Suicide would appear to be the last taboo. Even incest is now discussed freely in popular media, but the suicide of a loved one is still an act most people are unable to talk aboutor even admit to their closest family or friends. This is just one of the many painful and paralyzing truths author Carla Fine discovered when her husband, a successful young physician, took his own life in December 1989. And being unable to speak openly and honestly about the cause of her pain made it all the more difficult for her to survive.
With No Time to Say Goodbye, she brings suicide survival from the darkness into light, speaking frankly about the overwhelming feelings of confusion, guilt, shame, anger, and loneliness that are shared by all survivors. Fine draws on her own experience and on conversations with many other survivorsas well as on the knowledge of counselors and mental health professionals. She offers a strong helping hand and invaluable guidance to the vast numbers of family and friends who are left behind by the more than thirty thousand people who commit suicide each year, struggling to make sense of an act that seems to them senseless, and to pick up the pieces of their own shattered lives. And, perhaps most important, for the first time in any book, she allows survivors to see that they are not alone in their feelings of grief and despair.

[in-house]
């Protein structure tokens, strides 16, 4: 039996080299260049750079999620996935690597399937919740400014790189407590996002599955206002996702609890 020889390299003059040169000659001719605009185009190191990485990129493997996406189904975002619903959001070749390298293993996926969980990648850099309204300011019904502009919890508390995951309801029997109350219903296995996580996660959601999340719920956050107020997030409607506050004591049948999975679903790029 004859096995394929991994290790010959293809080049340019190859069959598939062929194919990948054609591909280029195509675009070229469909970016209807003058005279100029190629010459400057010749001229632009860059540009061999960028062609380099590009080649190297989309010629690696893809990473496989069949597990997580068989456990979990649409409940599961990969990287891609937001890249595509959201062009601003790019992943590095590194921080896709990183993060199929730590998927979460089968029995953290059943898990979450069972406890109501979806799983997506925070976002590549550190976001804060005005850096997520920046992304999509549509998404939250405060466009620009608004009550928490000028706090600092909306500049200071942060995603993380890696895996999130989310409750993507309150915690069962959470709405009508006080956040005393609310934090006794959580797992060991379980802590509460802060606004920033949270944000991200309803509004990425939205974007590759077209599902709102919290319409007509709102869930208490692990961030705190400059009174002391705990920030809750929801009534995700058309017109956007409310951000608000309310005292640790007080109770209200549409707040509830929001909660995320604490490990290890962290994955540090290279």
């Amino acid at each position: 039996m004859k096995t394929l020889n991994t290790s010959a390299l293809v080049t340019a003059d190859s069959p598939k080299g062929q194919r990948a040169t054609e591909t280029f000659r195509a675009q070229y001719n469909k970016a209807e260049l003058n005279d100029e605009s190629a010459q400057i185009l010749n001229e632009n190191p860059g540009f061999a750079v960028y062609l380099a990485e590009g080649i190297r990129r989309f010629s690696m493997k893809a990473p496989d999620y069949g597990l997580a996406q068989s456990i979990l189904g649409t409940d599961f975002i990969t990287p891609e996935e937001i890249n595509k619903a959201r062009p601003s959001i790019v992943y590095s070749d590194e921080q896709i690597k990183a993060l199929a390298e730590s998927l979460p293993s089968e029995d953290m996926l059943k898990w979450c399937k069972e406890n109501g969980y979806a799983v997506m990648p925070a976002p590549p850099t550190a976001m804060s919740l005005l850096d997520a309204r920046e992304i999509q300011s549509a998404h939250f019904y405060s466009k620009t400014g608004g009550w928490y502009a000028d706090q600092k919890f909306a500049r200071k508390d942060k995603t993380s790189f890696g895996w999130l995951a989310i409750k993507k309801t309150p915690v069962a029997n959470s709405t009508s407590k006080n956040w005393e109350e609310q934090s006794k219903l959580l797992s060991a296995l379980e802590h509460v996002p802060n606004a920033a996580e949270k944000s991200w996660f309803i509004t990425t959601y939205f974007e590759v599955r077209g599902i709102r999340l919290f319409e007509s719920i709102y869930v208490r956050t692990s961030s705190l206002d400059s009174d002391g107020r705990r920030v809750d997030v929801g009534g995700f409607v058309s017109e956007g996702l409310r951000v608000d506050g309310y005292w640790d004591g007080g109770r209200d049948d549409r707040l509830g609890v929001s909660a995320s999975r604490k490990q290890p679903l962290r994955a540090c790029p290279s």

In 1989, the author's husband of 21 years, 44-year-old Harry, a New York City physician who was depressed over the recent deaths of his parents, killed himself with a lethal dose of an anesthetic. Stunned by her loss, Fine (Married to Medicine: An Intimate Portrait of Doctors' Wives) searched in vain for books on how to deal with the suicide of a loved one. In her comprehensive and well-written manual for "suicide survivors," such as herself, she offers advice for those recovering from the suicide of a marital partner, relative or close friend. Drawing on research, interviews with survivors and her own experience, Fine provides insights into living beyond this tragedy including dealing with feelings of guilt and anger, the stigma of suicide and financial and legal problems, and she tells where to get help. She stresses that joining a peer support group is an important coping tool. Although some of the descriptions of suicides make for harrowing reading, the book is a valuable contribution to an overlooked subject. (Jan.)